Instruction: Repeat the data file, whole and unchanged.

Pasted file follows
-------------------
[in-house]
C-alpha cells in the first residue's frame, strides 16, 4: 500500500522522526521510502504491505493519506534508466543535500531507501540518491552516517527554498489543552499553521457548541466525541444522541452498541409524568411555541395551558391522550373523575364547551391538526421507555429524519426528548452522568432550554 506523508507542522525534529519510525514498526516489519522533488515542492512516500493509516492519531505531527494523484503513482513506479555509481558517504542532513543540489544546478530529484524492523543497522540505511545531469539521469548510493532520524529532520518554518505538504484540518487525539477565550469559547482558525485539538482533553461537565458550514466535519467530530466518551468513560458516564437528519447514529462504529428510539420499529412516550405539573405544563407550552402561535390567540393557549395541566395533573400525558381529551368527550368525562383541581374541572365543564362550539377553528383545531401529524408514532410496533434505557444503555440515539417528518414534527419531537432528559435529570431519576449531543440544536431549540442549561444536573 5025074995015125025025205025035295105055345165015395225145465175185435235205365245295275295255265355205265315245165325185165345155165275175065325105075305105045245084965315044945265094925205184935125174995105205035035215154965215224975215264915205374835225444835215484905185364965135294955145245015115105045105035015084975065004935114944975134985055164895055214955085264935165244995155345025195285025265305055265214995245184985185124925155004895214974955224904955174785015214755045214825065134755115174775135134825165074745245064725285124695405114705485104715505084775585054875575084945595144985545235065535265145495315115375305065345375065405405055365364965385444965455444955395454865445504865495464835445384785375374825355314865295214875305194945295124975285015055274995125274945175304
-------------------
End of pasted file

[in-house]
C-alpha cells in the first residue's frame, strides 16, 4: 500500500522522526521510502504491505493519506534508466543535500531507501540518491552516517527554498489543552499553521457548541466525541444522541452498541409524568411555541395551558391522550373523575364547551391538526421507555429524519426528548452522568432550554 506523508507542522525534529519510525514498526516489519522533488515542492512516500493509516492519531505531527494523484503513482513506479555509481558517504542532513543540489544546478530529484524492523543497522540505511545531469539521469548510493532520524529532520518554518505538504484540518487525539477565550469559547482558525485539538482533553461537565458550514466535519467530530466518551468513560458516564437528519447514529462504529428510539420499529412516550405539573405544563407550552402561535390567540393557549395541566395533573400525558381529551368527550368525562383541581374541572365543564362550539377553528383545531401529524408514532410496533434505557444503555440515539417528518414534527419531537432528559435529570431519576449531543440544536431549540442549561444536573 5025074995015125025025205025035295105055345165015395225145465175185435235205365245295275295255265355205265315245165325185165345155165275175065325105075305105045245084965315044945265094925205184935125174995105205035035215154965215224975215264915205374835225444835215484905185364965135294955145245015115105045105035015084975065004935114944975134985055164895055214955085264935165244995155345025195285025265305055265214995245184985185124925155004895214974955224904955174785015214755045214825065134755115174775135134825165074745245064725285124695405114705485104715505084775585054875575084945595144985545235065535265145495315115375305065345375065405405055365364965385444965455444955395454865445504865495464835445384785375374825355314865295214875305194945295124975285015055274995125274945175304